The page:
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Grooveshark revamps

By | Published on Tuesday 3 March 2015


Often controversial streaming music service Grooveshark announced a super new look last week, with “a beautiful, responsive design to help ensure a consistent experience across all devices” and more “community interaction and sharing” to aid discovery of all that music that the labels claim shouldn’t be there in the first place.

Announcing the year-in-the-making overhaul of the Grooveshark platform, the firm’s CTO Josh Greenberg recently told reporters: “Grooveshark will be centred on social interaction through music. We’ve listened to the needs of our listeners and artists, as well as the music industry as a whole. Listeners want better ways to discover music, just as artists want better ways to engage with their fans. We’ve coupled these needs with the industry’s desire for more flexibility in controlling content. These were the driving motivations behind the new site”.

I’m pretty sure that if Grooveshark had listened to most key “artists” and “the music industry as a whole” they’d have actually shut up shop. But whatever. The US-based streaming service insists, of course, that it operates within copyright law, even though it allows users to upload unlicensed music onto its servers.

And it probably is operating within the law (which is why the majors have had to sue on technicalities rather than with a straight infringement lawsuit), though many artists and labels reckon the firm exploits a loophole in American copyright law to operate without having deals in place with either the majors or most key indies.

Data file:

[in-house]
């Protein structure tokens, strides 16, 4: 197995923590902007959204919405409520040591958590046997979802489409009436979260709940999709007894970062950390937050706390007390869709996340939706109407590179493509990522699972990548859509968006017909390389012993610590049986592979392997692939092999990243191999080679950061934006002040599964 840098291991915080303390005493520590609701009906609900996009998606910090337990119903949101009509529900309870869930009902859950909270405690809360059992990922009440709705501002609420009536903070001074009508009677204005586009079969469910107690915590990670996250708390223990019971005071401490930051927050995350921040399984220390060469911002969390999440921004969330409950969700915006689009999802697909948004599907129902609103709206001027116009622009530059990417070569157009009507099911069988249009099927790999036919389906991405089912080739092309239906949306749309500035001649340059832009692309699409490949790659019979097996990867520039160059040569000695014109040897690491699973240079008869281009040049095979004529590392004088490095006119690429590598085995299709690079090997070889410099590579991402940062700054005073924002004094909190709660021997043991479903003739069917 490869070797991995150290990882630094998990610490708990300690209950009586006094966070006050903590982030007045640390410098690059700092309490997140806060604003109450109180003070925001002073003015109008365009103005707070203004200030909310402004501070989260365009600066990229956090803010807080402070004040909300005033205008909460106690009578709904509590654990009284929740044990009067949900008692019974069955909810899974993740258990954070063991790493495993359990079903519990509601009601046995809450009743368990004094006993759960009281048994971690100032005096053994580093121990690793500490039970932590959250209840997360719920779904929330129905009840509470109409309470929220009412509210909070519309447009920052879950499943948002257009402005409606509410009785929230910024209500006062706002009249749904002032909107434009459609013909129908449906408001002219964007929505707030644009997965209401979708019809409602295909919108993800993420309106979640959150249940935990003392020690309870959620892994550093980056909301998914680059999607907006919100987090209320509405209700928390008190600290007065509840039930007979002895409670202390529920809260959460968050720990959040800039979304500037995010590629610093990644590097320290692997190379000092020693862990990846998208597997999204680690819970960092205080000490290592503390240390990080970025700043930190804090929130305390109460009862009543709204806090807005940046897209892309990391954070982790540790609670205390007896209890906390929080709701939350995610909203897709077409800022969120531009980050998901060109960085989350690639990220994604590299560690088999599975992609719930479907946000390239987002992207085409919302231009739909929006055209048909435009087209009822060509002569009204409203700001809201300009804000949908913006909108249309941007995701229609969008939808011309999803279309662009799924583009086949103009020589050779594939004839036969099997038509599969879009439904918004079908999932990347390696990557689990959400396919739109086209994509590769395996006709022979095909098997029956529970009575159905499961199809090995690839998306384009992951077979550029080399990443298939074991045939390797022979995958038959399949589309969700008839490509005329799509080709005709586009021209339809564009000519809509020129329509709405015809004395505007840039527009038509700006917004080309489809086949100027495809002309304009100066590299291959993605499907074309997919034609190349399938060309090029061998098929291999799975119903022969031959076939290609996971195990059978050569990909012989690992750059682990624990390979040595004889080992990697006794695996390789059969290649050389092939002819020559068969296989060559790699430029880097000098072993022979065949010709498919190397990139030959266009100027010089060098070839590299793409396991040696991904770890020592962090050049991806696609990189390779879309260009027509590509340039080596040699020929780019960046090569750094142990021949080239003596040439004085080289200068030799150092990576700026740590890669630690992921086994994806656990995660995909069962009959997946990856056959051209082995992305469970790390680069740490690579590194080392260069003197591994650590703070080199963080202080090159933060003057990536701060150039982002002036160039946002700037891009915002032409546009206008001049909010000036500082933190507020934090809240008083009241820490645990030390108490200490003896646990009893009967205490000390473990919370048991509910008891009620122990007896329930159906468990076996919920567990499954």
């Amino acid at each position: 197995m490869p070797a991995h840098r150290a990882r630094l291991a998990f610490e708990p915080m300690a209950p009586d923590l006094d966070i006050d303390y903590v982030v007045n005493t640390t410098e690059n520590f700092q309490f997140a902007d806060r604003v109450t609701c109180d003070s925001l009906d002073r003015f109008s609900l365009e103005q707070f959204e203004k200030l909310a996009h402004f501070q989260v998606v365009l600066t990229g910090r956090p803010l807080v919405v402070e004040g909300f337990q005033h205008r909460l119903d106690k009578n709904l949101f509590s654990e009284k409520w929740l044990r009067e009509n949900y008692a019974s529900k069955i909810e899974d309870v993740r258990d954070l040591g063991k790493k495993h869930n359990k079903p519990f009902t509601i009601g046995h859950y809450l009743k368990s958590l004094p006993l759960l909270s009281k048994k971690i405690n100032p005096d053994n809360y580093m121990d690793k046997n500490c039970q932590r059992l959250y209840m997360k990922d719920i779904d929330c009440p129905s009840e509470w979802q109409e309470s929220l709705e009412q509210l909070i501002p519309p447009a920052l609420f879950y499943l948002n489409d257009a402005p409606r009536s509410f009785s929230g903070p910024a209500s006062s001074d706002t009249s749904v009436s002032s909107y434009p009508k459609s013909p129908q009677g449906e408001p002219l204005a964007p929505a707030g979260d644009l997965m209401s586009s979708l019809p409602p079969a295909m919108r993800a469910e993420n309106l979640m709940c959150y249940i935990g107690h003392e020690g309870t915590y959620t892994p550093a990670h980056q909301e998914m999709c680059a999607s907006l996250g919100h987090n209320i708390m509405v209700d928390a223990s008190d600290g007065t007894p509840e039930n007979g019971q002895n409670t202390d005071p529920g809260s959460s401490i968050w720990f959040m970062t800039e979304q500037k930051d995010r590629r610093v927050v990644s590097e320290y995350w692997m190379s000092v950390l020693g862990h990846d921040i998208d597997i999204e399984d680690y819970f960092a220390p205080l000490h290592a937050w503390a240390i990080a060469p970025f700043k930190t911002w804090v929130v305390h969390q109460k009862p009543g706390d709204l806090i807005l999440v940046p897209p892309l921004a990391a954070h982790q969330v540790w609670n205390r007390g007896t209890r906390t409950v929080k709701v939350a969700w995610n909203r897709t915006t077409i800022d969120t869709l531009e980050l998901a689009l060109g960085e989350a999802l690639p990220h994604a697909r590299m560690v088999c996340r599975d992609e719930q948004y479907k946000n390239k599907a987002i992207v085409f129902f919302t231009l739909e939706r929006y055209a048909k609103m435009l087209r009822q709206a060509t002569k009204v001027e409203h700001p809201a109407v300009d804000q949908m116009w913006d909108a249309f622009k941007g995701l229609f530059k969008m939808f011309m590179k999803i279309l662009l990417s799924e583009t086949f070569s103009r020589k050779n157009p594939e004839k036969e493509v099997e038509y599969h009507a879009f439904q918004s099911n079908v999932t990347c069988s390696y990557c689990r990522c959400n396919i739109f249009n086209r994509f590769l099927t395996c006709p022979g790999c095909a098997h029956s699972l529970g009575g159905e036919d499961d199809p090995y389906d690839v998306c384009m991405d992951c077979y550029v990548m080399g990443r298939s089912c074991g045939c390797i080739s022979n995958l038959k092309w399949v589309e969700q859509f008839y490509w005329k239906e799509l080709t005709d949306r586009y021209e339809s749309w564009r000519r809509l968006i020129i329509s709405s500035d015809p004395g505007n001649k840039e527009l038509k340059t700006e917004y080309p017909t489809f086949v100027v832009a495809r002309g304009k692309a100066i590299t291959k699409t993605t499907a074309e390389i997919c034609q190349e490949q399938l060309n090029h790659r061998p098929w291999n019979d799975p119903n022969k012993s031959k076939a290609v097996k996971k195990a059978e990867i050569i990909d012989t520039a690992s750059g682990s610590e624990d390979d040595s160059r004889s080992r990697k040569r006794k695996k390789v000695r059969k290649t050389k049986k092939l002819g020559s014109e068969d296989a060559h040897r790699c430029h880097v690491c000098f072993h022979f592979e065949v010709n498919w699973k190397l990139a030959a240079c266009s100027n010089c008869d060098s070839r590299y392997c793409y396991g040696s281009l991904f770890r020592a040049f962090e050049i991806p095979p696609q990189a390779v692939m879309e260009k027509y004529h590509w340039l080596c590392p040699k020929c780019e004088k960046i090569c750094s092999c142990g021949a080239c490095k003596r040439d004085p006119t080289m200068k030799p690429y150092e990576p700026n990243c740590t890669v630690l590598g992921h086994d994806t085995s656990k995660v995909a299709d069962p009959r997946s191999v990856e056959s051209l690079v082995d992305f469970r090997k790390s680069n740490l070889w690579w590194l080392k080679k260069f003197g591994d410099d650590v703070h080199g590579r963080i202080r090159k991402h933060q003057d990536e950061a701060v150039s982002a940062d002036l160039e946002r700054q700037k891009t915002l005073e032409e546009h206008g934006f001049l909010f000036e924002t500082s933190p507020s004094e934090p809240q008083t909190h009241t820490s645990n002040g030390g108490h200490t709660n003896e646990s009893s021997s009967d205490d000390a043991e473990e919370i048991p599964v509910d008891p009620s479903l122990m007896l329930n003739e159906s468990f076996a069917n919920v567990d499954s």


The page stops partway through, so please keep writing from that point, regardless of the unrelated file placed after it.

That said, the revamp seems to push forward more Groovesharks’s newish Broadcast element, which, if cut free from the Spotify-style on-demand element, could be less controversial in music circles in that it could probably be licensed in the US via the SoundExchange system, which might be more realistic for the Grooveshark company, and would certainly save it from having to deal directly with the big labels that would rather see the streaming company collapse.

Though it’s not clear if that is Grooveshark’s plan for Broadcast. Plus, while I say “less controversial”, that’s the way Pandora is licensed, and it’s hardly light on controversy in the American music community.